High Tech High Media Arts
2015-2016 Model

Project-Based Learning Rooted in Equity and Relationships

Part of the High Tech High charter network, the staff of High Tech High Media Arts (HTHMA) has created a culture that allows a non-selective school to send a high percentage of their students to college, while preparing them to be collaborative, thoughtful, and creative citizens.

Student Population Free reduced lunch
(%)
ELL
(%)
Special Ed.
(%)
Staff / Student ratio
400 50 6 12 1/25

School Contact Info

High Tech High Media Arts
2230 Truxtun Road, Third Floor
San Diego, CA 92106-6025
Grades: 9-12
(619) 398-8620
Principal: Robert Kuhl
(619) 398-8632

Challenge

High Tech High (HTH) was originally conceived by a group of about 40 civic and high-tech industry leaders in San Diego who were assembled by the Economic Development Corporation and the Business Roundtable. These leaders met regularly from 1996-98 to discuss the challenge of finding qualified individuals for the high-tech work force. In particular, members were concerned about the digital divide that resulted in low numbers of women and ethnic minority groups entering the fields of math, science, and engineering. 

Solutions

In late 1998, the group voted to start a charter school and engaged Larry Rosenstock, then president of Price Charities in San Diego, as the founding principal. The founding group was clear about its intent: to create a school where students would be passionate about learning and would acquire the skills required for work and citizenship. Rosenstock brought a vision and a sense of the design principles by which this mission might be accomplished.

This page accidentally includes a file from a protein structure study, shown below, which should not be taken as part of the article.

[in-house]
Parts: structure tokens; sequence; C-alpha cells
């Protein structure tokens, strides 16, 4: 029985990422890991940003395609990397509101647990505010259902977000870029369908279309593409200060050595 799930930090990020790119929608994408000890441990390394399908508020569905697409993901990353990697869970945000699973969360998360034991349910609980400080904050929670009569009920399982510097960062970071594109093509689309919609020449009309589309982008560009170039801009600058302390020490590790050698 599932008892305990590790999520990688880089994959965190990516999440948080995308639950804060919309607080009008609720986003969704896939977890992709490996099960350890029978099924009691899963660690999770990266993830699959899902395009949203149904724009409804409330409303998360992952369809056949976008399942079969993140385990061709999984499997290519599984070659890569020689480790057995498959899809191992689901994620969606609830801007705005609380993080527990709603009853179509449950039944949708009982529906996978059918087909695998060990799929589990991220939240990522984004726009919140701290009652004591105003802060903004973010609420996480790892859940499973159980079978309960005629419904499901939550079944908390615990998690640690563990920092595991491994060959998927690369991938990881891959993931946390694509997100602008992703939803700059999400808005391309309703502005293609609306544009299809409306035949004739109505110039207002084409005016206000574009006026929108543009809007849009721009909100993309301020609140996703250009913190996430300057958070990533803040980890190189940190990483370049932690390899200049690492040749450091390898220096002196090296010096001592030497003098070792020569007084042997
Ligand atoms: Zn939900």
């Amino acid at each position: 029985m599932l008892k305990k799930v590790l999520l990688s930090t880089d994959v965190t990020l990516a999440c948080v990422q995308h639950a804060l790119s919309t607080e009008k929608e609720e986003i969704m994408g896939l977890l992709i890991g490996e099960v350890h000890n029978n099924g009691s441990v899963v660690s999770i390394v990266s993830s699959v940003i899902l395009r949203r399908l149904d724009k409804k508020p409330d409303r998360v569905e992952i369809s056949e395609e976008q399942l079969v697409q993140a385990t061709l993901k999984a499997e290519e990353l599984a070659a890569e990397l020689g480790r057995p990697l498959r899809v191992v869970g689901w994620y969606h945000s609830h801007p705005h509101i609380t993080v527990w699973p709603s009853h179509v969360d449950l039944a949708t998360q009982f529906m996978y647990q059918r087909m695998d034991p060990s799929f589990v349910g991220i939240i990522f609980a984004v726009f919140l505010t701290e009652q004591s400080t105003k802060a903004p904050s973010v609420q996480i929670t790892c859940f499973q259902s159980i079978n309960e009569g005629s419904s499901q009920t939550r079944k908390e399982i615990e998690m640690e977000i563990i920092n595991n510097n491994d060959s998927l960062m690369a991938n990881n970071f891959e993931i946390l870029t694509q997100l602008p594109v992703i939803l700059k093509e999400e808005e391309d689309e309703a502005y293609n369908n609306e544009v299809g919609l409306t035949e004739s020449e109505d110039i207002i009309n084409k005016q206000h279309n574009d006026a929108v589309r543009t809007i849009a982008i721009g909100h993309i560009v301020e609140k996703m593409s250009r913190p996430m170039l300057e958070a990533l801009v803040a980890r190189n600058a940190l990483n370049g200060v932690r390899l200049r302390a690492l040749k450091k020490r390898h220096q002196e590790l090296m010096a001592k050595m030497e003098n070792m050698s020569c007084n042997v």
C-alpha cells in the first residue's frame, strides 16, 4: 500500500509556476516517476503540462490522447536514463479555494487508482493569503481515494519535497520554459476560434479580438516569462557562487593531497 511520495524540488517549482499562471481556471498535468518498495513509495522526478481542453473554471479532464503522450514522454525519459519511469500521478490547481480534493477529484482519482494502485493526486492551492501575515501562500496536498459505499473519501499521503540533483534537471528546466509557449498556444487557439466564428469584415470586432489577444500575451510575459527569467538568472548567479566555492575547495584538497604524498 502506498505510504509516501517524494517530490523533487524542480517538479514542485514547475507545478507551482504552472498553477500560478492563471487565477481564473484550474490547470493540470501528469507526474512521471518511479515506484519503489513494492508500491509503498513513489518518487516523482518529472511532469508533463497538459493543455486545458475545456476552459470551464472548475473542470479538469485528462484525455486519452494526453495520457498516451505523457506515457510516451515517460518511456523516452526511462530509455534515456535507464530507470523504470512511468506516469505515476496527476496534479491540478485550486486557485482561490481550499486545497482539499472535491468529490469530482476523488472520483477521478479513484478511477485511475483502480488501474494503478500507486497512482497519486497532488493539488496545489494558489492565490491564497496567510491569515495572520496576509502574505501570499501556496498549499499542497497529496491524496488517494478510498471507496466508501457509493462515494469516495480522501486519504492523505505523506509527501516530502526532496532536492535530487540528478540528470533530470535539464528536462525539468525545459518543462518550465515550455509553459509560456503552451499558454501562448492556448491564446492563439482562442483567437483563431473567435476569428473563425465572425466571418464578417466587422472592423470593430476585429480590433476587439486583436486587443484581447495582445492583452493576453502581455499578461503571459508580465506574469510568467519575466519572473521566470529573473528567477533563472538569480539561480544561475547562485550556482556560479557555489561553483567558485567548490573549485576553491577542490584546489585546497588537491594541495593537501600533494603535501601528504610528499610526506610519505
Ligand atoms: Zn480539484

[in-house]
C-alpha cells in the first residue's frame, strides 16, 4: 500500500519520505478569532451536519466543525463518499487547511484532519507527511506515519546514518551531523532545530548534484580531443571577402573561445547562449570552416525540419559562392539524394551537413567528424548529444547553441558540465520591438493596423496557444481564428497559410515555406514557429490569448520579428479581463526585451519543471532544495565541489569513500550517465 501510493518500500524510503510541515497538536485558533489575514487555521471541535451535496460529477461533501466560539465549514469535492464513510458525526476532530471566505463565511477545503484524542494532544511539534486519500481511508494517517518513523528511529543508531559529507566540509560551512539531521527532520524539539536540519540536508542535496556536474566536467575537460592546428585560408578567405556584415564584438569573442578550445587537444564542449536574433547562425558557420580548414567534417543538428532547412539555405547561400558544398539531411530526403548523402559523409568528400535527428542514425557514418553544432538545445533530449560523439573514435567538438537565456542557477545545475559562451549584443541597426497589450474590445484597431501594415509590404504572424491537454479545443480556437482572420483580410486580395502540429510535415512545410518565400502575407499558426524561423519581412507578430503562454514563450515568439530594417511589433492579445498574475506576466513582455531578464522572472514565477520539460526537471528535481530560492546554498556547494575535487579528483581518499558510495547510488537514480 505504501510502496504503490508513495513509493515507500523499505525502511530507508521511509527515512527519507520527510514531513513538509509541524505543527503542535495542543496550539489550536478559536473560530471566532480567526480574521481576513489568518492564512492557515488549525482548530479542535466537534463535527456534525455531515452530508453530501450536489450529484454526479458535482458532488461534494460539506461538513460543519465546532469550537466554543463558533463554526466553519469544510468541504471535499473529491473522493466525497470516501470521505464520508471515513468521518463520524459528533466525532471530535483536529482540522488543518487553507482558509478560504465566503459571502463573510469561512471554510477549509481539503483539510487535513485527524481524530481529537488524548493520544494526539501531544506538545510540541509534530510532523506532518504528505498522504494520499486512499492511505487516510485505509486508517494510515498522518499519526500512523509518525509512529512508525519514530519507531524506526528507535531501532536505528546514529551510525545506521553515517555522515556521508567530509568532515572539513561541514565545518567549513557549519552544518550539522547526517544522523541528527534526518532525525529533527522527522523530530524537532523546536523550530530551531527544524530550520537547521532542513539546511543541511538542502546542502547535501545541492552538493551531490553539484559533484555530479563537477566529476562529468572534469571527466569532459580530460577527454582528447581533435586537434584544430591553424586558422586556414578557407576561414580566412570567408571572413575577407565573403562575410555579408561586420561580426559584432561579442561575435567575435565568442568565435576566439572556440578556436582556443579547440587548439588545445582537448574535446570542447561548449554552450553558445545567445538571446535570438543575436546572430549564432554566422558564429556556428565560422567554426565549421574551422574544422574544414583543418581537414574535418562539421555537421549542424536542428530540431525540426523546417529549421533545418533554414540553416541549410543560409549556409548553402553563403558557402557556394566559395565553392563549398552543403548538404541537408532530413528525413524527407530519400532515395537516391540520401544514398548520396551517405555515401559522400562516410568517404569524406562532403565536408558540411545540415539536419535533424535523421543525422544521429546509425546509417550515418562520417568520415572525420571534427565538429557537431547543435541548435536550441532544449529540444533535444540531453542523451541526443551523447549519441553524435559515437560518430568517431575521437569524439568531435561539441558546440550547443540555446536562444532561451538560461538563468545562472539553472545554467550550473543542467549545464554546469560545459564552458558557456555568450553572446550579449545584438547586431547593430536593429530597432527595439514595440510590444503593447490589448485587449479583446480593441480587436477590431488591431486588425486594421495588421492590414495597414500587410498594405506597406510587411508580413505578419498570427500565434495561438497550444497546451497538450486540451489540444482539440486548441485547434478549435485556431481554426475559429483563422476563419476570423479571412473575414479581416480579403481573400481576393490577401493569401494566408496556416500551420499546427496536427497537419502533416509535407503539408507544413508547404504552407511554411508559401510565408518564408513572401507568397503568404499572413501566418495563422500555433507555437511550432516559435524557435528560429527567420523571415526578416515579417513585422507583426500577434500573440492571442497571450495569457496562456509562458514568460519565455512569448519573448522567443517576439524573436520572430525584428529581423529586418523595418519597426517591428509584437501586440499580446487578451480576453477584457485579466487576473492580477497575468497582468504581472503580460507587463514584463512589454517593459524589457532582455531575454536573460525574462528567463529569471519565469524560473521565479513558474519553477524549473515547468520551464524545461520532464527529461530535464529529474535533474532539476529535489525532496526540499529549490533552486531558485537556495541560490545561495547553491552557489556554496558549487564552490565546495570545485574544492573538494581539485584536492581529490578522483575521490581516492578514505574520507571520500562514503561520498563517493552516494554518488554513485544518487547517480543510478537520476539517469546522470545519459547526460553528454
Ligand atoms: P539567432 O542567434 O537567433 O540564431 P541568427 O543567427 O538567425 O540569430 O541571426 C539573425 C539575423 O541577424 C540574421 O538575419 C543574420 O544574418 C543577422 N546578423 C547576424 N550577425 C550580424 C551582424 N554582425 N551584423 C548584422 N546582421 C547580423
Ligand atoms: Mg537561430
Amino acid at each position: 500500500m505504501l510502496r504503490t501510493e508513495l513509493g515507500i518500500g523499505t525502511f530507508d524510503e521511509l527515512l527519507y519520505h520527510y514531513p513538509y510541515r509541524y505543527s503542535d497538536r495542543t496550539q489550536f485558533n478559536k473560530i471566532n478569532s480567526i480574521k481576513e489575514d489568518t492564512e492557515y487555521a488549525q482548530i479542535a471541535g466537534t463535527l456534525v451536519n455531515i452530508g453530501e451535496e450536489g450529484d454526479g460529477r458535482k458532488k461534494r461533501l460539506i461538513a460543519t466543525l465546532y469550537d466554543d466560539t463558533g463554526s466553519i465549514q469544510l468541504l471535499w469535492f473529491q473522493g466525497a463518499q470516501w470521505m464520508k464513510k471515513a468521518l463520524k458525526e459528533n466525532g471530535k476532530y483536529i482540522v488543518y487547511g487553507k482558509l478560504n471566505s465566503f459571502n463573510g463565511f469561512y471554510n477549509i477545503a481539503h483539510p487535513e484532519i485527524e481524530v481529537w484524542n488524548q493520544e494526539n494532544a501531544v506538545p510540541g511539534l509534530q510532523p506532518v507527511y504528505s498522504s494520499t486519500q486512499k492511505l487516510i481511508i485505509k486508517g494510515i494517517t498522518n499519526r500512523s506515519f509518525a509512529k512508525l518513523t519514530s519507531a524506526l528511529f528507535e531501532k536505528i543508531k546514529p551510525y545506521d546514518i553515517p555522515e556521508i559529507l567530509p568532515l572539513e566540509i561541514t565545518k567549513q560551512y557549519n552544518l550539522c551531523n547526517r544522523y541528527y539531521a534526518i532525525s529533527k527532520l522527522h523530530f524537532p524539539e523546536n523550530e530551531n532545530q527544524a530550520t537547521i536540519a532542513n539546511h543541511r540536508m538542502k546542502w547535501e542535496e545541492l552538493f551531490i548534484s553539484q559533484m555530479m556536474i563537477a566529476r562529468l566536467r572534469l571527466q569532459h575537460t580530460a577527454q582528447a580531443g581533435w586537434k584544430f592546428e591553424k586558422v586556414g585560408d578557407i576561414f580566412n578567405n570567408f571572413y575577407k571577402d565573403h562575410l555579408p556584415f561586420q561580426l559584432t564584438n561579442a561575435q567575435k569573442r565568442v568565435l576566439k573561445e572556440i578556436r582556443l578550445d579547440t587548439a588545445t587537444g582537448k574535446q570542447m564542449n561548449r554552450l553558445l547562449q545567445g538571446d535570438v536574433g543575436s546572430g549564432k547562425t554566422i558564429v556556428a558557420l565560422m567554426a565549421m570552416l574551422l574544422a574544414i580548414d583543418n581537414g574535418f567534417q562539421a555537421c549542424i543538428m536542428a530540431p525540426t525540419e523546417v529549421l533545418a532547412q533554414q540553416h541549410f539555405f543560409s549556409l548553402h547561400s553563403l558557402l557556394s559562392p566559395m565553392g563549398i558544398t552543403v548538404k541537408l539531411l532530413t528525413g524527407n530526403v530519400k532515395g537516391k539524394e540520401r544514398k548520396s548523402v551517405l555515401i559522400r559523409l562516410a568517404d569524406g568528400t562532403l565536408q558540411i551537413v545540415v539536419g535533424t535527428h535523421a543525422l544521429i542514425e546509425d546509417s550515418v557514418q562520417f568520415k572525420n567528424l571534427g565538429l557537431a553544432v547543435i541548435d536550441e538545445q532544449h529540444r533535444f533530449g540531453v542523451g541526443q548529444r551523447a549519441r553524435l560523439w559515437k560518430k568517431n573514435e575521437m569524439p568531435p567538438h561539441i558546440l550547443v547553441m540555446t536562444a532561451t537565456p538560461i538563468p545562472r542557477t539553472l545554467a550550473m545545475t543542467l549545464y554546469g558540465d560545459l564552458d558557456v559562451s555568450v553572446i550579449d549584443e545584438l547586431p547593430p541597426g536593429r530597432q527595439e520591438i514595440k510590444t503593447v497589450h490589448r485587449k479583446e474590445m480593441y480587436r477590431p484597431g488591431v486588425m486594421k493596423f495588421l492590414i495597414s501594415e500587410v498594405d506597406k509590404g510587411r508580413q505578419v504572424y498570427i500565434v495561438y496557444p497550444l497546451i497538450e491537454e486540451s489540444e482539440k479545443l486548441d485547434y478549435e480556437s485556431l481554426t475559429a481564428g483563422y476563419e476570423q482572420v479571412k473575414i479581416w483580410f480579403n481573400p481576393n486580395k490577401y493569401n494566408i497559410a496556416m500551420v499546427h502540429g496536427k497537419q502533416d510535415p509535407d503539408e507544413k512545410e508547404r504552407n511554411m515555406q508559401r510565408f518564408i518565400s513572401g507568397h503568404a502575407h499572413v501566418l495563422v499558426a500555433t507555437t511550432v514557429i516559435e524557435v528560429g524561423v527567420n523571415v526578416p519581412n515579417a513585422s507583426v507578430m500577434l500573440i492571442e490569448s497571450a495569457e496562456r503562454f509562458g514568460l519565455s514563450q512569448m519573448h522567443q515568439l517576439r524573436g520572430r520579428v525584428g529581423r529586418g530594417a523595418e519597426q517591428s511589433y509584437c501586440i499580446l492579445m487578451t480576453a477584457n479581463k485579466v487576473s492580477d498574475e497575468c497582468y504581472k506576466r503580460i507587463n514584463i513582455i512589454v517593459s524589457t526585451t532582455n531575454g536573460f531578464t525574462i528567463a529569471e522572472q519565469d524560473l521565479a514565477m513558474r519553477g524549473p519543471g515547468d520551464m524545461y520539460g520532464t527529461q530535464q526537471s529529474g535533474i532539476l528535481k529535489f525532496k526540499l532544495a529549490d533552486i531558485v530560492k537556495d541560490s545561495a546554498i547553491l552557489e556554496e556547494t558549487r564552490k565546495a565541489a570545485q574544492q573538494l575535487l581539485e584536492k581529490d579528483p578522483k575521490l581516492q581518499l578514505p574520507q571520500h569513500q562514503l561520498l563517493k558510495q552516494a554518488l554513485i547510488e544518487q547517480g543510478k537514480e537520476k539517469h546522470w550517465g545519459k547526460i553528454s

As demand for seats far out-stripped the size of the original school, HTH was able to create other autonomous schools in the same “village” campus and elsewhere in the state. High Tech High Media Arts (HTHMA) is the fourth school in the High Tech High network. High Tech High Media Arts was filled with teachers, leadership, and students from existing HTH schools so that people who have lived the HTH approach could start to make their own way together to create a new culture, based on the HTH design principles and with the support of the HTH network.

Results

College Acceptance in 2014: 74%, 4 year; 20%, 2 year

Key Policy Considerations

State Policies

Course Requirements

HTH course offerings and graduation requirements are fully aligned with the A-G course requirements for admission to the University of California system.

State-wide Assessments

The school administers all required statewide assessments. With the transition to Common Core, requirements have recently changed. Currently, students take Smarter Balanced Assessments in the 11th grade in English and mathematics and the California Physical Fitness exam. The CELDT is administered to English language learners.

Teacher Credentialing

The California Commission on Teacher Credentialing has approved High Tech High to certify teachers in the single subject content areas of mathematics, science, English, history/social studies, Spanish, Mandarin, and art; multiple subject and special education through its Teacher Intern Program. The HTH District Intern Program is accredited by the California Commission on Teacher Credentialing and provides the equivalent of a 120-hour pre-service program and 600 hours of training and practice over two academic years. The school is complying with all relevant state regulations.

District Policies

The district holds HTHMA accountable for its student performance and operational goals set out in its school charter.

Key Strategies

Design Principles

  • Personalization